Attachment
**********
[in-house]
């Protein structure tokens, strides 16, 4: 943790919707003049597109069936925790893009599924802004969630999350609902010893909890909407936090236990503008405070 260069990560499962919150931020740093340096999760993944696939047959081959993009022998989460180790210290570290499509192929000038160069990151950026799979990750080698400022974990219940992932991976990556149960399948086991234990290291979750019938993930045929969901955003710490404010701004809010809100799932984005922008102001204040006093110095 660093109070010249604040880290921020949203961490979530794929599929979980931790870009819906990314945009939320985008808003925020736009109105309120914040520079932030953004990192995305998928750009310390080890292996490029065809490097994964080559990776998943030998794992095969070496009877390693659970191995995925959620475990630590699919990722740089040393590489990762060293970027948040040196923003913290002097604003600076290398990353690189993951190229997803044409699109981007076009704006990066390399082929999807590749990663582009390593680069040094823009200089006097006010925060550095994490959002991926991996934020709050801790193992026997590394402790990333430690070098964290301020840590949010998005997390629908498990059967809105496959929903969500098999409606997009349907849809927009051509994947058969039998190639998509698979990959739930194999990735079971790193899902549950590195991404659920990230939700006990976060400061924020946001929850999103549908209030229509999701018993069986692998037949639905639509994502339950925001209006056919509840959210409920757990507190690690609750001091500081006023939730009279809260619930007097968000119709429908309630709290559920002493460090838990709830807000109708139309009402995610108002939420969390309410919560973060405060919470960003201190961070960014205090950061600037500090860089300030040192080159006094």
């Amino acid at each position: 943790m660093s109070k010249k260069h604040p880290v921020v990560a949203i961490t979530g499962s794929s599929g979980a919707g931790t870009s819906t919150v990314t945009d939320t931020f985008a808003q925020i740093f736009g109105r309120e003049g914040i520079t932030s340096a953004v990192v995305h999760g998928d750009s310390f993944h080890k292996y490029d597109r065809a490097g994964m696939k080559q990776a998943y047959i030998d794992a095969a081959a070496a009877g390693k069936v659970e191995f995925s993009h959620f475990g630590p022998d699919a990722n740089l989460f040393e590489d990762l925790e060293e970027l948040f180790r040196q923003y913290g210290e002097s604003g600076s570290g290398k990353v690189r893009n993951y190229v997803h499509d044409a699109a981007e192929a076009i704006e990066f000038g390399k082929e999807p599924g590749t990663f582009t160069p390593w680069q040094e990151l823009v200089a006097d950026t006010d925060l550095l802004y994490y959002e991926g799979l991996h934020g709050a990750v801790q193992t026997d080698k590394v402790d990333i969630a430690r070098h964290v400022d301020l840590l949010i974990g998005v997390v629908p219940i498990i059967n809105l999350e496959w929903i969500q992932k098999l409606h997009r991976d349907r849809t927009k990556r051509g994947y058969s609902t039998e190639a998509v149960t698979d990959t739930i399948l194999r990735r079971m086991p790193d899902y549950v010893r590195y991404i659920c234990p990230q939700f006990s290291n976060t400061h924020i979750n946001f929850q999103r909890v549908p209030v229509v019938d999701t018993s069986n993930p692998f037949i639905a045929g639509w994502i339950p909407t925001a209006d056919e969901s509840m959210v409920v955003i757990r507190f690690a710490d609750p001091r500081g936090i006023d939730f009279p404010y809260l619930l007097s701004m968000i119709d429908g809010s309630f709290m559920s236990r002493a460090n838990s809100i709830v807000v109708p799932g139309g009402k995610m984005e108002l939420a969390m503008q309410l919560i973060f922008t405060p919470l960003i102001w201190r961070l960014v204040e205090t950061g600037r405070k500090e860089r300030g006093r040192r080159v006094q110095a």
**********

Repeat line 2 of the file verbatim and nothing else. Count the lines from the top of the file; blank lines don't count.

């Protein structure tokens, strides 16, 4: 943790919707003049597109069936925790893009599924802004969630999350609902010893909890909407936090236990503008405070 260069990560499962919150931020740093340096999760993944696939047959081959993009022998989460180790210290570290499509192929000038160069990151950026799979990750080698400022974990219940992932991976990556149960399948086991234990290291979750019938993930045929969901955003710490404010701004809010809100799932984005922008102001204040006093110095 660093109070010249604040880290921020949203961490979530794929599929979980931790870009819906990314945009939320985008808003925020736009109105309120914040520079932030953004990192995305998928750009310390080890292996490029065809490097994964080559990776998943030998794992095969070496009877390693659970191995995925959620475990630590699919990722740089040393590489990762060293970027948040040196923003913290002097604003600076290398990353690189993951190229997803044409699109981007076009704006990066390399082929999807590749990663582009390593680069040094823009200089006097006010925060550095994490959002991926991996934020709050801790193992026997590394402790990333430690070098964290301020840590949010998005997390629908498990059967809105496959929903969500098999409606997009349907849809927009051509994947058969039998190639998509698979990959739930194999990735079971790193899902549950590195991404659920990230939700006990976060400061924020946001929850999103549908209030229509999701018993069986692998037949639905639509994502339950925001209006056919509840959210409920757990507190690690609750001091500081006023939730009279809260619930007097968000119709429908309630709290559920002493460090838990709830807000109708139309009402995610108002939420969390309410919560973060405060919470960003201190961070960014205090950061600037500090860089300030040192080159006094």